But then of course I realized: That's the point. Those are the points. That this is old and weird. That not enough people are doing it. That even if the market can't support writing about anything that doesn't attract >25,000 views, that even if people want music streamed direct to their ears without any intermediary - Said the Gramophone's ambivalence to markets and masses affords it the luxury of stubbornness. Writing Said the Gramophone lets me work things out about songs and art, about myself; lets me figure out new ways of writing, lets me practice new sentences every day. Reading Said the Gramophone, reading the posts and stories by Dan and others, introduces me to wonderful new songs, paints pictures in the back of my heart, and also - best of all - shows me new ways in to music. Each post here, if it's working, is its author's doorway into a song: hand-made, hand-painted, with wood dragged in from the swamp.

I decided I wanted it to continue. And so I packed some provisions, got on my horse, wrangled myself a new gang. In alphabetical order:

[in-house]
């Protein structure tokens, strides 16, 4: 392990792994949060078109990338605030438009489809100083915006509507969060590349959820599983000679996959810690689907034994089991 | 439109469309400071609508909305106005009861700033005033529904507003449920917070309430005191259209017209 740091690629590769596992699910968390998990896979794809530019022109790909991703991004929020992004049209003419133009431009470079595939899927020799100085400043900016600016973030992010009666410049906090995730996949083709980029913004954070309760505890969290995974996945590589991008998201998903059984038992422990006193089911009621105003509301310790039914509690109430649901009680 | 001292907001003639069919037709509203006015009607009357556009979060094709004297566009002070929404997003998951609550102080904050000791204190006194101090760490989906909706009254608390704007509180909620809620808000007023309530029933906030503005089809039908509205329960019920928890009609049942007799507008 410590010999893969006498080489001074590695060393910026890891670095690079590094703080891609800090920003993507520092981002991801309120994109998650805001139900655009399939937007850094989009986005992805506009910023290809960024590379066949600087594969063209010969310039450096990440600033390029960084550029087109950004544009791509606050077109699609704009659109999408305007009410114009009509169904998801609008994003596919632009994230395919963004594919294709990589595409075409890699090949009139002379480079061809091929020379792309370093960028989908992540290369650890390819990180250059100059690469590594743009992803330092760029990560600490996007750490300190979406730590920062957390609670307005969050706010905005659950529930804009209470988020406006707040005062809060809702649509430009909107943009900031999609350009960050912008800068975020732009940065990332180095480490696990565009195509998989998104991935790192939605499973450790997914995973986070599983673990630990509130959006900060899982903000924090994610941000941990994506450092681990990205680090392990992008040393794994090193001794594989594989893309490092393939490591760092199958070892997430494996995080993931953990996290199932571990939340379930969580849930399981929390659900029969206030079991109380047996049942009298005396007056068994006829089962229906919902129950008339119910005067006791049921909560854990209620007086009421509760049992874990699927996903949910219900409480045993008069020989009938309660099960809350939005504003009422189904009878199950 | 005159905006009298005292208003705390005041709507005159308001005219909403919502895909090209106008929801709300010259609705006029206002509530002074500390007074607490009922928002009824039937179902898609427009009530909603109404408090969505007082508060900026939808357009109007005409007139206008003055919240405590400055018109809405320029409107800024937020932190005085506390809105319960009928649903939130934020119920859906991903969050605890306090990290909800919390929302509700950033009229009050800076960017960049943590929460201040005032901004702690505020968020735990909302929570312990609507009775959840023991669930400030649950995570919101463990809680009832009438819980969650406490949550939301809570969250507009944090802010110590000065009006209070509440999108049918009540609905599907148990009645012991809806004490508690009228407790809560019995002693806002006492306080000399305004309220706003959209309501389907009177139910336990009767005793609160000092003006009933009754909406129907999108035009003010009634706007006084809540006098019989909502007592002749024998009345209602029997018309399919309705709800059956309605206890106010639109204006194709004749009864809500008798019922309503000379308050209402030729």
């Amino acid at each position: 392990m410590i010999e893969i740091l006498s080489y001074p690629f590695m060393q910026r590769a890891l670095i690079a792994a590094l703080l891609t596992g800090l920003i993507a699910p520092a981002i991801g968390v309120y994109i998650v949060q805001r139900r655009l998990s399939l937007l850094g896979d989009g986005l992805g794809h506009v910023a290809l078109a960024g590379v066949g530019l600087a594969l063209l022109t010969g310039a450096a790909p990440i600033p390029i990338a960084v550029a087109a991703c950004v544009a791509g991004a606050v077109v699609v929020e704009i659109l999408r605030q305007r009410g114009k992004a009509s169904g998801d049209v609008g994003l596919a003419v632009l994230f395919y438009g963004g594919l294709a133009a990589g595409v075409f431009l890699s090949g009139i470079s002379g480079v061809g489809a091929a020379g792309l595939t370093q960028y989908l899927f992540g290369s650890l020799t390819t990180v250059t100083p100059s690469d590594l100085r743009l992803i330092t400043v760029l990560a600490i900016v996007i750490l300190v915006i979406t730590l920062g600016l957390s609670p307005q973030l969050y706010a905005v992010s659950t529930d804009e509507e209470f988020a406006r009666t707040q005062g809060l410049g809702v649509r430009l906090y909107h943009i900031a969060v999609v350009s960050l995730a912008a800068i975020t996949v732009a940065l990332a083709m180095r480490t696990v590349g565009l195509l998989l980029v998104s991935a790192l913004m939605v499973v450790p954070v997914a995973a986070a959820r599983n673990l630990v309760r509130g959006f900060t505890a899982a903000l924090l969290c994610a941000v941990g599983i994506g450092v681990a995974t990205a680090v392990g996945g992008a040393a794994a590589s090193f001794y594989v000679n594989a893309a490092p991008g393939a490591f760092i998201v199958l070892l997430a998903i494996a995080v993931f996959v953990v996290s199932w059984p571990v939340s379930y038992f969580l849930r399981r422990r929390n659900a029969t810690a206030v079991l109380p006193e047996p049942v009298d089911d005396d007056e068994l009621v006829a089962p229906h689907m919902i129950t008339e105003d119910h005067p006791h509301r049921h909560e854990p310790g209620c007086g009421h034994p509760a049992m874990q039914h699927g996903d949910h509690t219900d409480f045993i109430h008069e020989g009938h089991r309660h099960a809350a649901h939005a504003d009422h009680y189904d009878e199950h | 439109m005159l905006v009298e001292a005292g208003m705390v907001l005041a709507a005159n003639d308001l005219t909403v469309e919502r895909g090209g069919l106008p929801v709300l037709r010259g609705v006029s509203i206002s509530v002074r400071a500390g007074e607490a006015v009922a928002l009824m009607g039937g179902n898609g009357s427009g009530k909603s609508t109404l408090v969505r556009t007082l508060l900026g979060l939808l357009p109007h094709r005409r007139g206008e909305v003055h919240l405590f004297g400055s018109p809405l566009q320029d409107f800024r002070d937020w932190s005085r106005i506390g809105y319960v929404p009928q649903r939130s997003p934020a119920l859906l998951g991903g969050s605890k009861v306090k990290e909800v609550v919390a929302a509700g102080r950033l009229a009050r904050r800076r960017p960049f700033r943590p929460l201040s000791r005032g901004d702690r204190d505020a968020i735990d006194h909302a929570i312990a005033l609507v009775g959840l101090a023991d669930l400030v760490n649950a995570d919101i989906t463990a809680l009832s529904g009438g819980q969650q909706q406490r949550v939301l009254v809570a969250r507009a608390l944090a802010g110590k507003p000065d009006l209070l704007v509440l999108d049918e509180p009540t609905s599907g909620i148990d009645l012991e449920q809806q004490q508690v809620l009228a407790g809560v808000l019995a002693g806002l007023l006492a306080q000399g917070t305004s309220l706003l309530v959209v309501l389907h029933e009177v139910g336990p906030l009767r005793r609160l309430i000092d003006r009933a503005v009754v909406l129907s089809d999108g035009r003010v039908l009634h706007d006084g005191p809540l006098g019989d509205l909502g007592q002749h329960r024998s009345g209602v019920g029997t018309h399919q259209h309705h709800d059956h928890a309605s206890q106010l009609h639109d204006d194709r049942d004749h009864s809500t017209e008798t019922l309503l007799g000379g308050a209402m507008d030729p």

• Emma Healey is a Toronto-based poet and essayist. I first read her work when Dan asked her to fill in for him here. Last year, she wrote "Stories Like Passwords" one of the most important essays written anywhere in 2014. She loves music and dislikes puns. She writes like every sentence is a book of matches.

  • Jeff Miller is a Montreal-based writer and zinemaker. He has been publishing photocopied, stapled, stamped-and-posted issues of Ghost Pine since 1996. Some of this writing was anthologized for a 2010 collection, showcased on this blog. Last week he took me to more-or-less my first hardcore punk show. It was awesome and as we trekked home through the snow and cold I could think only of how hot the thrill in my chest. Each of Jeff's stories is like a new arrow.

  • Mitz Takahashi is a musician, woodworker and furniture-maker who was born in Osaka, Japan and now lives in Montreal. He DJs and plays in bands, including Mavo, who have appeared on this blog. He loves amazing music. English is his second language so he has found new ways to use it, shortcuts and cheatcodes, and his sentences have a way of undoing me.

  • I'm still who I am, and I'll go on posting.
Starting today, Said the Gramophone will once again be updated five days a week.